I am suspicious of any ideology that deals in absolutes.
I am suspicious of any cause whose sacred principles require others to make a sacrifice.
But we'll come back to that.
Facebook went down without warning yesterday.
To be honest, I was busy and didn't really notice until I started getting messages from various friends and family asking what was going on. Yes, I'm that guy. I've got a couple of degrees in CompSci and nowadays I make a living via the internet, so I'm the one in my circle people call when they're having problems with The Google.
I looked into it, mostly by checking other social media sites, and assured them it wasn't on their end. Likely things would be back to normal in a few hours or so.
But, it got me thinking about my dad.
When he was young, my dad was the most active guy I knew. He was a veteran, a Navy man, restless, always going, full of energy, he had a million friends, and he was always eager to learn new things.
But you get older.
The horizons get closer and closer as the years go by.
You live long enough, you start to lose people, friends, family. You lose connections. Your eyesight goes and your hearing. You hurt. Goddamn, how you hurt after a while. The world speeds up and you slow down, things change, complexity increases, it gets harder and harder to keep up until you just can't any more. You become more and more distanced from the world.
His health went to hell. The things he used to love doing, he couldn't do any more.
But there was the internet.
Wait, what? Birds?
My dad became a birder. A bird watcher. He loved birds, always had. It was something he could do. Something he could still enjoy without reservation. He'd walk slowly downstairs every morning in his old ratty Navy sweats (later riding the chairlift the VA installed in my folk's farmhouse when he could no longer manage the steep stairs), and shuffle out to the sunroom to see who might be visiting his feeders. I think he spent more on food for those birds than he did on feeding himself. On cold Michigan mornings when he hurt too bad to do it himself, my mom would fill the feeders for him. There he'd sit in his old easy chair, watching intently. He knew them all, the various species, the colors, male and female, their songs. When he was able, he'd sit out in his woodshop and make birdhouses. He could talk about birds all day and my folks' property was often a riot of wings and color and birdsong.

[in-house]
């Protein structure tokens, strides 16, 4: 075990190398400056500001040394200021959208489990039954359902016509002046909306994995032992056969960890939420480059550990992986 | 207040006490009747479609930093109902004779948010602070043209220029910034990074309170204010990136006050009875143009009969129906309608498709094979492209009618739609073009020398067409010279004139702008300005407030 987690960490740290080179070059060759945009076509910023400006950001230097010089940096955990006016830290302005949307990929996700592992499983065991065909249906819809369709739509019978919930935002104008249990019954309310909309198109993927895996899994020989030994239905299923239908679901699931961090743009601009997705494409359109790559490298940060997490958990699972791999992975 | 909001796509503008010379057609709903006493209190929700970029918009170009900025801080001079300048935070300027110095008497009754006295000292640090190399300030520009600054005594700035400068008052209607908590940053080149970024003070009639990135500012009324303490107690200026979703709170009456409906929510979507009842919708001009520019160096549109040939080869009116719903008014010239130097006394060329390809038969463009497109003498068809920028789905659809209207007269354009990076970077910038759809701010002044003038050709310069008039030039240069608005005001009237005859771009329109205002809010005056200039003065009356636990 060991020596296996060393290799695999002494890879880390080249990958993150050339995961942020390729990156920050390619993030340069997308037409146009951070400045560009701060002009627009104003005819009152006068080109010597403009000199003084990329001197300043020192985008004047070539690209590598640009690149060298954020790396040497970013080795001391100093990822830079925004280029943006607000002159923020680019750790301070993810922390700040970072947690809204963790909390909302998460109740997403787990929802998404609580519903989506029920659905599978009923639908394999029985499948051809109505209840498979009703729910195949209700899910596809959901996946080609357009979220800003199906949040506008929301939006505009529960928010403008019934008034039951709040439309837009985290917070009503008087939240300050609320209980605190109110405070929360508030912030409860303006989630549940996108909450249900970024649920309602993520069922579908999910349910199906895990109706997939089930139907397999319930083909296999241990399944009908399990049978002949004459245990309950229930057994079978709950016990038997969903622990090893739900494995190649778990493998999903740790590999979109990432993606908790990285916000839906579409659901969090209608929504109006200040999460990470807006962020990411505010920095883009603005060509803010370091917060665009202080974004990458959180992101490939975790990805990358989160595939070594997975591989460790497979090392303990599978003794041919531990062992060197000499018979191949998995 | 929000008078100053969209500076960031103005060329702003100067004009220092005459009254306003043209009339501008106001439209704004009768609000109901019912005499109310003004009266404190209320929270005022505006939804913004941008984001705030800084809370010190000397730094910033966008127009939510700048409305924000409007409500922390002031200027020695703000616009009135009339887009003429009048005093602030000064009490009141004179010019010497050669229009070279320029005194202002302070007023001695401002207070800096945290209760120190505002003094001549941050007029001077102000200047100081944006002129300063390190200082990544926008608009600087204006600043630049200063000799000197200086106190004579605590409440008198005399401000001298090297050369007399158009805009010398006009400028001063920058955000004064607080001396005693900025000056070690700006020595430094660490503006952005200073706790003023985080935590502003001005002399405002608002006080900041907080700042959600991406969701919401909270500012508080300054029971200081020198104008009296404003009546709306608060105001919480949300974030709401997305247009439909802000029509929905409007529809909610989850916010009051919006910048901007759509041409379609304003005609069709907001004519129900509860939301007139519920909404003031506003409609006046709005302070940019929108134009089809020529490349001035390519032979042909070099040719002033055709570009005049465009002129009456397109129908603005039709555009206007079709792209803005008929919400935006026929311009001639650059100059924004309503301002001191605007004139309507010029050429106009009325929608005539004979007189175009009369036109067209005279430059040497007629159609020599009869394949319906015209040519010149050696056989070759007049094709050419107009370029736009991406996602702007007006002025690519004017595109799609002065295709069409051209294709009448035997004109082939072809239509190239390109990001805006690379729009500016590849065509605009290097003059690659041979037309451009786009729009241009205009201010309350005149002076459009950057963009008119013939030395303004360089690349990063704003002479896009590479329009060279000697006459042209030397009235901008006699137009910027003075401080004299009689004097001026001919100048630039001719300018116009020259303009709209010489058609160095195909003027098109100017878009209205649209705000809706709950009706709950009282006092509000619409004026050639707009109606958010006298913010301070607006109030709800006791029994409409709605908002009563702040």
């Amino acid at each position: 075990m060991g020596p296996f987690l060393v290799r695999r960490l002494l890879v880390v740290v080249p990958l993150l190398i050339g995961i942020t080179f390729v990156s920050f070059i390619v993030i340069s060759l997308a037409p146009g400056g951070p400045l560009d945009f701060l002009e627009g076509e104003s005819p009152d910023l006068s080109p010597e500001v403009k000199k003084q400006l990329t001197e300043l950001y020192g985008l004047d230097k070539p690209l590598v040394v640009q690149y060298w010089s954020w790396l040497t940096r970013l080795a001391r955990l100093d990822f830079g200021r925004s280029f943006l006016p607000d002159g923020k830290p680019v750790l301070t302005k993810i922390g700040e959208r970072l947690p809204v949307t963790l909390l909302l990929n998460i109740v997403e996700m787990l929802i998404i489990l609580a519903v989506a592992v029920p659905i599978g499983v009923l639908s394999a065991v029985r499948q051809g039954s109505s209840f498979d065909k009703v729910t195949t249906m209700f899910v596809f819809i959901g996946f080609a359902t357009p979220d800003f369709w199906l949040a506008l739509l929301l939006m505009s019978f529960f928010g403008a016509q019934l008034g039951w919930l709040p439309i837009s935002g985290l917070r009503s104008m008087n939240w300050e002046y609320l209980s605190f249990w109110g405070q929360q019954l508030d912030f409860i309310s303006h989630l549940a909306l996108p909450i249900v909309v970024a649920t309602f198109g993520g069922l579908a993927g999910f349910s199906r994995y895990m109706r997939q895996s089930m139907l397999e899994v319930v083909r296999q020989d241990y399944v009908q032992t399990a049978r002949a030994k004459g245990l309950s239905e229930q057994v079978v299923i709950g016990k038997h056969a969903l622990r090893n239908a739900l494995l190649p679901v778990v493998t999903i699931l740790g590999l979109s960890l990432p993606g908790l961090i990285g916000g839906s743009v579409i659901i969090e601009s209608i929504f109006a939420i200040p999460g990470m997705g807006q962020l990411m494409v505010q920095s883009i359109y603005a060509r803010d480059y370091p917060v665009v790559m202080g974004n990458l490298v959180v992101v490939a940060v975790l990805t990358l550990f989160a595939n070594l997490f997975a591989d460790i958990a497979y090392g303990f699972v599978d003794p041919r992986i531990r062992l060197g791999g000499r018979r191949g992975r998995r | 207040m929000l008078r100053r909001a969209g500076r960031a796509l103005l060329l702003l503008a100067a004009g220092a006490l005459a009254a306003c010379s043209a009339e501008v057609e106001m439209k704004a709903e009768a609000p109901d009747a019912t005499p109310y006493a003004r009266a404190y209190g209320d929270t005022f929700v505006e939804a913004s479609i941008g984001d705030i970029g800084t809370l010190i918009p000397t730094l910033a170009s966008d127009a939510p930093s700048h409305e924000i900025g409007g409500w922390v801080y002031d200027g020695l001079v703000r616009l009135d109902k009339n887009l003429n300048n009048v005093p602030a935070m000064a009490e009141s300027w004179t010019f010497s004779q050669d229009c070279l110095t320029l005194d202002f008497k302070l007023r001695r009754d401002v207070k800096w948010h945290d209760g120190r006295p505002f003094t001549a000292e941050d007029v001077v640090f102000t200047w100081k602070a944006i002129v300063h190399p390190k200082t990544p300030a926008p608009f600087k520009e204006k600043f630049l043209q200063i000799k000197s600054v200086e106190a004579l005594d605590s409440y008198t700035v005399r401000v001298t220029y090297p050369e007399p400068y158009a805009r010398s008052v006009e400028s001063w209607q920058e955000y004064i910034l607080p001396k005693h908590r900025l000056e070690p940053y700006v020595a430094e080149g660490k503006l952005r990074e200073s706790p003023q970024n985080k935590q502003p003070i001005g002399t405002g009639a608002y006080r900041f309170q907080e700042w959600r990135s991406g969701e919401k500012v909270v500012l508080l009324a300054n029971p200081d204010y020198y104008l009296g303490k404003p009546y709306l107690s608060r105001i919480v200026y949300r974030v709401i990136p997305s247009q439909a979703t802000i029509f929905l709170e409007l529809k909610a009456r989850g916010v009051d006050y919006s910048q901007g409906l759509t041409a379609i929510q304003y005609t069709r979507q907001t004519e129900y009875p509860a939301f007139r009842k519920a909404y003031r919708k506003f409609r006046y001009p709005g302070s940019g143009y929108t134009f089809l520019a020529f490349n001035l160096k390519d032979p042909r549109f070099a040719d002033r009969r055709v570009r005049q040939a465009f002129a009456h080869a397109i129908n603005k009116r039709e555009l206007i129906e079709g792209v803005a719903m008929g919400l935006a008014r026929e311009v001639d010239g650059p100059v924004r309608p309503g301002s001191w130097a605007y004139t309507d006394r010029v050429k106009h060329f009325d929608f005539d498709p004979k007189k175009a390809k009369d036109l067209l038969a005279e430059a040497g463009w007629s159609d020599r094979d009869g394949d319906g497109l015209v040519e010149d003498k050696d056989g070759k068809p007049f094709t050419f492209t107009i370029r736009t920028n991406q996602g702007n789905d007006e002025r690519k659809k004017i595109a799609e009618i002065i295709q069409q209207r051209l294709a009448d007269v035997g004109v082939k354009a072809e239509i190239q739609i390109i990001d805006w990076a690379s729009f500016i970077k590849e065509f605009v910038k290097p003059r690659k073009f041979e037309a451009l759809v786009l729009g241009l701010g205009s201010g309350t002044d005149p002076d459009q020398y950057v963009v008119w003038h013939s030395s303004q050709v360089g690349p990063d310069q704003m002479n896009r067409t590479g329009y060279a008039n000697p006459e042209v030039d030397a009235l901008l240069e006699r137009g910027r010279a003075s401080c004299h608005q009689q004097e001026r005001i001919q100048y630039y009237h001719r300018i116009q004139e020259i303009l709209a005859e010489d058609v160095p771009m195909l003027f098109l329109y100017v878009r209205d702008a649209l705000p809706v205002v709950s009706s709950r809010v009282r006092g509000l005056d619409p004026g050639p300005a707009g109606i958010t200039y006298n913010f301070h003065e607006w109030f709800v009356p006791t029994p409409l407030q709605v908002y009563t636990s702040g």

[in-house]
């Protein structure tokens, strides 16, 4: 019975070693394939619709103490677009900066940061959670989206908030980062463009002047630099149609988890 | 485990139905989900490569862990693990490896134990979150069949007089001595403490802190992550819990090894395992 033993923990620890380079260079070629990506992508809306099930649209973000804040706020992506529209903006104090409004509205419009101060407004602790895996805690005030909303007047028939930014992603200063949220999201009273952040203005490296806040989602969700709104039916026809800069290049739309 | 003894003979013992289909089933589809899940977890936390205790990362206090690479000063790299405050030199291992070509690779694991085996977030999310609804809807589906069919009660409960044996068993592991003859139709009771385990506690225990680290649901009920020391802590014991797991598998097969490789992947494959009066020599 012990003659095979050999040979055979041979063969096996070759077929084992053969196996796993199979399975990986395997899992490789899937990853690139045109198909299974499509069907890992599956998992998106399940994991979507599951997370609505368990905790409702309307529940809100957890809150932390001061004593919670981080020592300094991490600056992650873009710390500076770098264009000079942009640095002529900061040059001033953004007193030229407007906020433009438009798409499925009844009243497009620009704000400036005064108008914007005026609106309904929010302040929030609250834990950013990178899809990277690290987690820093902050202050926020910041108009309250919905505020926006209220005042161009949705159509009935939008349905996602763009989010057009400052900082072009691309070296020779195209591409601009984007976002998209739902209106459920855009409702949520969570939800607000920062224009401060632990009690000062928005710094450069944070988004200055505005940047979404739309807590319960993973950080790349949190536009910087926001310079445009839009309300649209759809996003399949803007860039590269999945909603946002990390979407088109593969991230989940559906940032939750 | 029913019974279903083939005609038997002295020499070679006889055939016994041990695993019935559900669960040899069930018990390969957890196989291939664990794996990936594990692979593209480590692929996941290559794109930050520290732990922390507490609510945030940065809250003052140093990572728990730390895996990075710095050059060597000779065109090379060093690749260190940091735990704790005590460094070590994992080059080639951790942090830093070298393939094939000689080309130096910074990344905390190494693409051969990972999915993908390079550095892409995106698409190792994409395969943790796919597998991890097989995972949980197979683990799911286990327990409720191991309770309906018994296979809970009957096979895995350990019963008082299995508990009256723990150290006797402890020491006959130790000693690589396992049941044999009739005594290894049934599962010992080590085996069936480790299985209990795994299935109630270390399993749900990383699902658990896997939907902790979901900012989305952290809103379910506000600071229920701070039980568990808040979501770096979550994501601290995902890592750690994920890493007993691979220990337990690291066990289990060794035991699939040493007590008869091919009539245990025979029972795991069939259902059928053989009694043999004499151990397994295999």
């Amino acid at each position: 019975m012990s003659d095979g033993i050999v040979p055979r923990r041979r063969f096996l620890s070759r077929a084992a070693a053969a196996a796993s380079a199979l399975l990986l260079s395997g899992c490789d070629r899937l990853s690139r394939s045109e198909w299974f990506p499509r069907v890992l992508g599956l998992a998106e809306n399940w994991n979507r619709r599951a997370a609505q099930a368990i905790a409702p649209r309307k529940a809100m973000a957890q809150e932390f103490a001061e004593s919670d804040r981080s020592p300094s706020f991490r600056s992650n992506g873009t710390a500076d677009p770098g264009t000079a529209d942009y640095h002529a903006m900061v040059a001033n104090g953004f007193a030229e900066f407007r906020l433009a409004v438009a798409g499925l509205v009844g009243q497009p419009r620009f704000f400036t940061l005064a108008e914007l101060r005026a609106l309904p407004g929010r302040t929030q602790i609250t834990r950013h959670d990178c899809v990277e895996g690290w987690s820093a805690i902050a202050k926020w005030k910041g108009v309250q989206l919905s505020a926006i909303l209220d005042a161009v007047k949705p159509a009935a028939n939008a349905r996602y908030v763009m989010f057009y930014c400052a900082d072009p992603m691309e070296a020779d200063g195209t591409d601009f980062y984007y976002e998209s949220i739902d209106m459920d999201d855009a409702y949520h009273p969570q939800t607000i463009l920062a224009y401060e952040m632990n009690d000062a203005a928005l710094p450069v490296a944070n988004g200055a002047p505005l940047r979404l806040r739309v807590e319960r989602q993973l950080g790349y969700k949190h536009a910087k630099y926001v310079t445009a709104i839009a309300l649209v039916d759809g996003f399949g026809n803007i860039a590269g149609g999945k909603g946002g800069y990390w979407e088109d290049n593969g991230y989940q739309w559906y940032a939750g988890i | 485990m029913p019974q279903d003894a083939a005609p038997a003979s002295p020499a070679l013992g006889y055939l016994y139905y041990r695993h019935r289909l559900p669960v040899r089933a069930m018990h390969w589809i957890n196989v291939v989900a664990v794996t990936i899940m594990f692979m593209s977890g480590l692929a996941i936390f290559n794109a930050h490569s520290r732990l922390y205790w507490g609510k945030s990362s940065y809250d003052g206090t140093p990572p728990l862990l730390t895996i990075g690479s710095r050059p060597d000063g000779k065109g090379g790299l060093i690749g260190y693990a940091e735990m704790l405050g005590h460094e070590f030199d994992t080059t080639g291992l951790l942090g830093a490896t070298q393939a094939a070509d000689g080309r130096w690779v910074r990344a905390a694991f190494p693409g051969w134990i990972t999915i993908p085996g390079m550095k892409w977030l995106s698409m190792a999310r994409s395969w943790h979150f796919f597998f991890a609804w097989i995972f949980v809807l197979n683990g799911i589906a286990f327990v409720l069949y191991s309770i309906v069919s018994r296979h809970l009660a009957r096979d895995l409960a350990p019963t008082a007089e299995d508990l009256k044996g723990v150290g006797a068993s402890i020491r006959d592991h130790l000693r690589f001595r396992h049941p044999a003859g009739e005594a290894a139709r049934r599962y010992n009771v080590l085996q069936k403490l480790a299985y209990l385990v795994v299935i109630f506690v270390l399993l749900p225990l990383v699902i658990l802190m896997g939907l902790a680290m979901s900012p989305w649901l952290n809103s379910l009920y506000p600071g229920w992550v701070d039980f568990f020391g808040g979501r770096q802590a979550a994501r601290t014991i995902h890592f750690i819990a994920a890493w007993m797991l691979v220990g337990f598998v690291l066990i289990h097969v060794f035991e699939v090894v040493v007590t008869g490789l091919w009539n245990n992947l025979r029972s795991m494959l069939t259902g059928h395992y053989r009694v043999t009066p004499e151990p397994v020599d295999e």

He had my old film cameras set up inside the glass. And he'd spend the day happily snapping away. He'd get the film developed and laboriously scan in the images to his computer -- why not a digital camera? Because he knew how to do film and that's what he was comfortable with and what business is it of yours?
And then, well, then he'd spend hours sharing those pictures with other birders on social media.
He was one of Cornell University's legion of bird watchers, carefully tracking migrations and sightings and another data points in a vast global web of science and information. In the last years of his life, it was what gave him joy. It gave his life meaning and purpose. It mattered to him. It was something he could do. Every day. He looked forward to it.